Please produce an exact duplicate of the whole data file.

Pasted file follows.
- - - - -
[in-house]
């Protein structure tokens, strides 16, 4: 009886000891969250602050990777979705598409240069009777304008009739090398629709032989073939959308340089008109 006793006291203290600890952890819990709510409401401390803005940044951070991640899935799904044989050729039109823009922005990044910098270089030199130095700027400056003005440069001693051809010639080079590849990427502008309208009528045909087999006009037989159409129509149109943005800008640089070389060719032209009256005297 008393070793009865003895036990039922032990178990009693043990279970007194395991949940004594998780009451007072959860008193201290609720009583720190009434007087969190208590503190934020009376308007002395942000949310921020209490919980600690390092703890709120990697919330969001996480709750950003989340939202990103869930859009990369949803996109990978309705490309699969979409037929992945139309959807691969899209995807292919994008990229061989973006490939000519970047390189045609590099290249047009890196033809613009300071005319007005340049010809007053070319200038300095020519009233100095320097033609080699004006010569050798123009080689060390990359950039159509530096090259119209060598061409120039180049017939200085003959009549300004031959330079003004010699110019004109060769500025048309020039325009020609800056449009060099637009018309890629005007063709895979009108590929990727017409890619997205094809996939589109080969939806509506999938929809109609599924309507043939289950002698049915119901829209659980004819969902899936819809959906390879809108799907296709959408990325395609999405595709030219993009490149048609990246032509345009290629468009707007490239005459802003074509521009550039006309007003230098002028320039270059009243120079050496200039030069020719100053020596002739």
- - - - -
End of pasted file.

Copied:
[in-house]
């Protein structure tokens, strides 16, 4: 009886000891969250602050990777979705598409240069009777304008009739090398629709032989073939959308340089008109 006793006291203290600890952890819990709510409401401390803005940044951070991640899935799904044989050729039109823009922005990044910098270089030199130095700027400056003005440069001693051809010639080079590849990427502008309208009528045909087999006009037989159409129509149109943005800008640089070389060719032209009256005297 008393070793009865003895036990039922032990178990009693043990279970007194395991949940004594998780009451007072959860008193201290609720009583720190009434007087969190208590503190934020009376308007002395942000949310921020209490919980600690390092703890709120990697919330969001996480709750950003989340939202990103869930859009990369949803996109990978309705490309699969979409037929992945139309959807691969899209995807292919994008990229061989973006490939000519970047390189045609590099290249047009890196033809613009300071005319007005340049010809007053070319200038300095020519009233100095320097033609080699004006010569050798123009080689060390990359950039159509530096090259119209060598061409120039180049017939200085003959009549300004031959330079003004010699110019004109060769500025048309020039325009020609800056449009060099637009018309890629005007063709895979009108590929990727017409890619997205094809996939589109080969939806509506999938929809109609599924309507043939289950002698049915119901829209659980004819969902899936819809959906390879809108799907296709959408990325395609999405595709030219993009490149048609990246032509345009290629468009707007490239005459802003074509521009550039006309007003230098002028320039270059009243120079050496200039030069020719100053020596002739």